Examining the Impact of Celebrity Gossip Magazine Coverage of Pregnant Celebrities on Pregnant Women's Self-Objectification

K. Megan Hopper, Jennifer Stevens Aubrey

Research output: Contribution to journalArticle

9 Scopus citations

Abstract

The present experimental study examined the impact of celebrity gossip magazine coverage on pregnant women through the lens of objectification theory (Fredrickson & Roberts, 1997). In total, 301 pregnant women were randomly assigned to view highly sexually objectifying full-body images and accompanying text depicting pregnant celebrities, low objectifying headshot-only images and accompanying text depicting celebrities, or images of baby products with no people depicted (control). Exposure to the headshot-only condition resulted in significantly more self-objectification than exposure to control images. We speculate exposure to the headshot-only images primed self-objectification in participants because they visualized nonpregnant, thin, toned, and sculpted celebrity bodies that are frequently objectified by the media. Further analyses revealed that participants' stage in pregnancy, history with pregnancy, and age moderated the main effects. Among those in their first trimester, assignment to the headshot-only condition significantly predicted state self-objectification; however, among those in their third trimester, the full-body condition predicted state self-objectification at a level of marginal significance. Further, exposure to the headshot-only stimuli predicted self-objectification for those having no prior live births. Among those participants in the younger age group, exposure to the headshot-only condition significantly predicted self-objectification; however, among those in the middle age group, the full-body condition significantly predicted self-objectification.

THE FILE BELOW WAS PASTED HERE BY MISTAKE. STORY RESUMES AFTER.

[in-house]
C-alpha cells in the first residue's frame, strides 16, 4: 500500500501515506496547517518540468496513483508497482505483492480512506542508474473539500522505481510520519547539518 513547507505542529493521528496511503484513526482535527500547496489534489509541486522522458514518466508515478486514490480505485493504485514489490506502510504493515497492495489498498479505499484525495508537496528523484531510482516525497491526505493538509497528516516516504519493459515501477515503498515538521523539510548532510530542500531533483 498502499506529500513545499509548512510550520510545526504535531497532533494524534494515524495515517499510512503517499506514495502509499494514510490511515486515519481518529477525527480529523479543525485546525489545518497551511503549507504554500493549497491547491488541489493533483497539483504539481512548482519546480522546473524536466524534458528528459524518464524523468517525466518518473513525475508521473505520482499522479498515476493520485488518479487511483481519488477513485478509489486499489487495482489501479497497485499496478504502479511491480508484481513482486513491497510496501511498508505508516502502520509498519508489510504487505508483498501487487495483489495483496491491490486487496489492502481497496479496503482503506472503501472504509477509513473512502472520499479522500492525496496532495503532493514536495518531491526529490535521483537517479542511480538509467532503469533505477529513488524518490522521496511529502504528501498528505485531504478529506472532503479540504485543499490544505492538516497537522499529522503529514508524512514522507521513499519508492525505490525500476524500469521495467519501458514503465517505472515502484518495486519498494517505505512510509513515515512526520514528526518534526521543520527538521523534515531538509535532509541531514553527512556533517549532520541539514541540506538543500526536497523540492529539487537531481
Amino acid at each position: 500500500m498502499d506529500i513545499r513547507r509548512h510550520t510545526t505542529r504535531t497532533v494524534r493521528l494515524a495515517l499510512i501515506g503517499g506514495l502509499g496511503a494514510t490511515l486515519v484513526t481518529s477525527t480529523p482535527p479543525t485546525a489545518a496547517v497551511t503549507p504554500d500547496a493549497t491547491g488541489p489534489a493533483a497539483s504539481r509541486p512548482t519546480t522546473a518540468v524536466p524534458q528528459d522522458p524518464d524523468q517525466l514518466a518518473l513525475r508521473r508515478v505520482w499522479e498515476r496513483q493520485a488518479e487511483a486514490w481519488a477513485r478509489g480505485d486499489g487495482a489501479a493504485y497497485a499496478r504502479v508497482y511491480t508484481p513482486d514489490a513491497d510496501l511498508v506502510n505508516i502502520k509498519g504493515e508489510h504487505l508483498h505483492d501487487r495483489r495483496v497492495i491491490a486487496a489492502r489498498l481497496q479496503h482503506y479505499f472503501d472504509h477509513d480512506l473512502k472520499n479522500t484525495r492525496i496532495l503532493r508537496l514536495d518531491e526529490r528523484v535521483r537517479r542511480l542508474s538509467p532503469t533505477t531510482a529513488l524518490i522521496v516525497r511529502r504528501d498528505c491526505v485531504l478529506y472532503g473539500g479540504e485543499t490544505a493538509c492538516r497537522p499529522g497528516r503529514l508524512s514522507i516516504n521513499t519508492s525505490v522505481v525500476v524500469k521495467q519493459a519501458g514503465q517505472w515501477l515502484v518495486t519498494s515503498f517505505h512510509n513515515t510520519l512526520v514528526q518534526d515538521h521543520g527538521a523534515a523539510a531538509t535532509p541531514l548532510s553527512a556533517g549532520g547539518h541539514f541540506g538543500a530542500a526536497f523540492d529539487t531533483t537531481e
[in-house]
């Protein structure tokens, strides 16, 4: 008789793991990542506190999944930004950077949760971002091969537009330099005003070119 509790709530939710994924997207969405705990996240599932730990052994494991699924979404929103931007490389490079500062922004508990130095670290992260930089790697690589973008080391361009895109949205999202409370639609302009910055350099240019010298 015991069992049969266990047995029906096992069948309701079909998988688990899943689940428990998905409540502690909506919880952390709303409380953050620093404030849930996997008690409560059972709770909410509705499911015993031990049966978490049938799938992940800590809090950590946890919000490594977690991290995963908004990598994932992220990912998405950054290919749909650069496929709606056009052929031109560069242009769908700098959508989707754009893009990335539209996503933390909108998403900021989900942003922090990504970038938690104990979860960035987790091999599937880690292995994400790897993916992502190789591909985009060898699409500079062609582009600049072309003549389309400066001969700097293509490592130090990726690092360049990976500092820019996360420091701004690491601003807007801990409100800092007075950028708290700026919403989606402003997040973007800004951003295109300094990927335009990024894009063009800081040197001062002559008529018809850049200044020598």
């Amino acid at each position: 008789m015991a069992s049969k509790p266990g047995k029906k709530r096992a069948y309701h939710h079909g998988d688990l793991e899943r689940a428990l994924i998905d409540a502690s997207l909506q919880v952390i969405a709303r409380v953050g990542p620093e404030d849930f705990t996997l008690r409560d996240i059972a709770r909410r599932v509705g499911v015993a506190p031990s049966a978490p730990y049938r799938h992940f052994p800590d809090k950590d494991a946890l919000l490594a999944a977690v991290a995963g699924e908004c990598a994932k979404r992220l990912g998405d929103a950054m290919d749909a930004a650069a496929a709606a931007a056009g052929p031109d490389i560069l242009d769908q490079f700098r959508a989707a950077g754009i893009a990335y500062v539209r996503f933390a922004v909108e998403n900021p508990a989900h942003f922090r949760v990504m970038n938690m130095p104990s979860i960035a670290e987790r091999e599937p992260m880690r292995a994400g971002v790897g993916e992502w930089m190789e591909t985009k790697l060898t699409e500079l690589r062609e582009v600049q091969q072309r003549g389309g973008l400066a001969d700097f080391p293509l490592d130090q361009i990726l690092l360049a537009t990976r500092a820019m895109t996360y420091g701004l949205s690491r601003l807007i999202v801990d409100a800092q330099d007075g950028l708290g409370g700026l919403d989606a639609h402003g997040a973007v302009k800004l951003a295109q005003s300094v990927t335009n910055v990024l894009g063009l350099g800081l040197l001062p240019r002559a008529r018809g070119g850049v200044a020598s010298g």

Original languageEnglish (US)
Pages (from-to)767-788
Number of pages22
JournalCommunication Research
Volume40
Issue number6
DOIs
StatePublished - Dec 2013
Externally publishedYes

Keywords

  • celebrity gossip magazines
  • media
  • pregnancy
  • self-objectification

ASJC Scopus subject areas

  • Language and Linguistics
  • Communication
  • Linguistics and Language

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